Introducting the new XLOOKUP and XMATCH functions
Part two of a three-part series of blogs

Microsoft have finally recognised the limitations of the VLOOKUP function, and are rolling out the XLOOKUP function to supersede it, as well as the useful (if less significant) XMATCH function.

  1. Two new functions in Excel (XLOOKUP and XMATCH)
  2. The XLOOKUP function (this blog)
  3. The XMATCH Function

Posted by Andy Brown on 13 September 2019

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The XLOOKUP function

This function - now in beta testing - will make your life easier by eliminating problems associated with the VLOOKUP function.

What's wrong with the old VLOOKUP function

The much-loved (and much-abused) VLOOKUP function has been the favourite of Excel users for many years:

VLOOKUP formula

Here the formula showing the calories for any pizza is =VLOOKUP( C2, B9:D30, 2, 0).  That is, look up the value typed into cell C2 in the left-hand column of the range B9:D30, and return the value in the second column in this range).

 

This formula suffers from several drawbacks:

  1. It's flaky.  Insert a column between B and C above and your VLOOKUP function will give the wrong result, as you'll no longer be returning the value of the second column in the lookup table.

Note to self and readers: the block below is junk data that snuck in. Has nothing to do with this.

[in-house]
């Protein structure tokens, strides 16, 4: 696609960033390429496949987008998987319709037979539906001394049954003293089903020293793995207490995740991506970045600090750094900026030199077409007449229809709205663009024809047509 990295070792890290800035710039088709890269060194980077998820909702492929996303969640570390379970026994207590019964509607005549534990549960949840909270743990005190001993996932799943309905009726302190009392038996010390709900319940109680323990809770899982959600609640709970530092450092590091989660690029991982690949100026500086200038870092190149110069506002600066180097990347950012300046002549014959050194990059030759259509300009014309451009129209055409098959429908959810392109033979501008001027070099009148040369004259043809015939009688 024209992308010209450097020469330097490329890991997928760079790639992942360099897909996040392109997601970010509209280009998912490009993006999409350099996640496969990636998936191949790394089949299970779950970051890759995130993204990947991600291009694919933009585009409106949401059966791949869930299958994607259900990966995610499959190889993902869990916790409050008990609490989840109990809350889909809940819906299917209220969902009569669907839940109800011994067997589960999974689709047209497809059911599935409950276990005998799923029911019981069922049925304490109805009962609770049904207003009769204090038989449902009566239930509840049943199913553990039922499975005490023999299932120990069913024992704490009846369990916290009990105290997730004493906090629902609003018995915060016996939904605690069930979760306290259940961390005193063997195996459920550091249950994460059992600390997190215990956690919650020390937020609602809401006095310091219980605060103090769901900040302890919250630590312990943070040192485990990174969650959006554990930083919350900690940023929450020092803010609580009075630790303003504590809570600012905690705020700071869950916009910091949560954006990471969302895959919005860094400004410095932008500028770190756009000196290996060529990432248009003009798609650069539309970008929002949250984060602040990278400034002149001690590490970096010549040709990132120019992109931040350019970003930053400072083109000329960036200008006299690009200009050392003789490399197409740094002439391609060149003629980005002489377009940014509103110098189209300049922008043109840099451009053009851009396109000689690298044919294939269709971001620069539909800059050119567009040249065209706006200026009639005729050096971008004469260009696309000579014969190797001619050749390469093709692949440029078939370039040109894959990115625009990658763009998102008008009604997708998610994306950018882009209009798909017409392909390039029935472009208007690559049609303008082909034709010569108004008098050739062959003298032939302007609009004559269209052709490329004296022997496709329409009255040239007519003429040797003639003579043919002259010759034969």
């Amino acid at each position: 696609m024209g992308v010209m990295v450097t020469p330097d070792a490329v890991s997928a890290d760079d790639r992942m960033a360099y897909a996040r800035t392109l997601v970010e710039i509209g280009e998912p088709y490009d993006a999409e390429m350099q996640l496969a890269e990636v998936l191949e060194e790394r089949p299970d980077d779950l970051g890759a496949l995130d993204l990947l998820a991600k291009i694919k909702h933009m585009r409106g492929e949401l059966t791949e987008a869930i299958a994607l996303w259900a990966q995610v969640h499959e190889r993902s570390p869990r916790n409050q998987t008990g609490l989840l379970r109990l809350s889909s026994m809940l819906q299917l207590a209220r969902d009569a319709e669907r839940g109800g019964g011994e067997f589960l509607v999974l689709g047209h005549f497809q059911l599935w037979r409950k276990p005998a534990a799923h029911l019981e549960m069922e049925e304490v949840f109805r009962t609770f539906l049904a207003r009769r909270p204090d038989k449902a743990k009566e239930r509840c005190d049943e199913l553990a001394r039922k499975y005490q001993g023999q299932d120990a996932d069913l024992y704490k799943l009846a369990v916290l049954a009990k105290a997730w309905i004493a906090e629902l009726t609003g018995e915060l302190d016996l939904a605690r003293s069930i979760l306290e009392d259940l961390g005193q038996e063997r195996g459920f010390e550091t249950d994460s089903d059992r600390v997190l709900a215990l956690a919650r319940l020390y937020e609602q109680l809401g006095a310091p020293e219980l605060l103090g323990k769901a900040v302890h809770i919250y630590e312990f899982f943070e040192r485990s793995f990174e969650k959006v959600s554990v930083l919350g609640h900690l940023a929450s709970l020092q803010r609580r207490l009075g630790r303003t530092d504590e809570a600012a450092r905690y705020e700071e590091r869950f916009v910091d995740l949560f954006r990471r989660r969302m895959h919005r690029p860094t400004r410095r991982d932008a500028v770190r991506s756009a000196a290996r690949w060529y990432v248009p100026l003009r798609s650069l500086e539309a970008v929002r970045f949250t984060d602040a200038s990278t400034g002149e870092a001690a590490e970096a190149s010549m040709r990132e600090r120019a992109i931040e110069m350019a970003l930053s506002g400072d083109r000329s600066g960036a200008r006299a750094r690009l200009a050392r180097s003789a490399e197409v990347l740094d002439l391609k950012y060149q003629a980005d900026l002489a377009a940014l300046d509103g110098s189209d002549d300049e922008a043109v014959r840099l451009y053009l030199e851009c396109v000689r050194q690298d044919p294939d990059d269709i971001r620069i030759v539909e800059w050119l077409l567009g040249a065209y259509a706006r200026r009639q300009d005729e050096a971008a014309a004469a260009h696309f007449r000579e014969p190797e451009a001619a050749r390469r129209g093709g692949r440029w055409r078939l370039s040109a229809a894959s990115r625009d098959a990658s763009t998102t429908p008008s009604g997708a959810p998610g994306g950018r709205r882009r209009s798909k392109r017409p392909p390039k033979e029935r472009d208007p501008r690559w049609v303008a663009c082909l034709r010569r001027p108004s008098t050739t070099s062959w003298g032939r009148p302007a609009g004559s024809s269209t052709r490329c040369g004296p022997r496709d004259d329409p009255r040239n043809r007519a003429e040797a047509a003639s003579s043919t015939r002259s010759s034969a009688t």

2. It relies on the thing you're looking up (in this case the pizza name) being in the left-hand column of the table.
  3. It's hard to copy (to get the pizza type as Romana I had to copy the formula, then change the column returned from the table from 2 to 3).

The new XLOOKUP function

To get round this problem Microsoft are introducing the XLOOKUP function, which has the following syntax:

=XLOOKUP( The thing being looked up, the column being looked up against, the column(s) containing the data to be returned )

The easiest way to understand this is with a couple of examples! 

Case study - changing the column order

Here's a formula which will give a pizza's calories even when the pizza name isn't in the first column of a table:

Example of XLOOKUP

This formula looks up the pizza name (here Calabrese) in the range of pzza names (C9:C30).  This will determine that this is the 4th out of 22 entries.  The formula then returns the 22nd value in the Calories range B9:B30.

 

If you've used the INDEX/MATCH function combination before you'll recognise that this is combining both functions into one.

Case study - filling in multiple values

In this example, we want to fill in the calories and the pizza type with a single formula:

Multiple values

The new "dynamic arrays" introduced last year into Excel allow you to create formulae like this to populate multiple cells.  This formula will find that a Calabrese pizza is the 4th out of 22 pizzas in range B6:B27, and return the 4th row from the two-dimensional range C6:C27.

 

 

Some things, though, haven't changed: the XLOOKUP function still uses the fourth argument to determine whether you're using an exact match or not.

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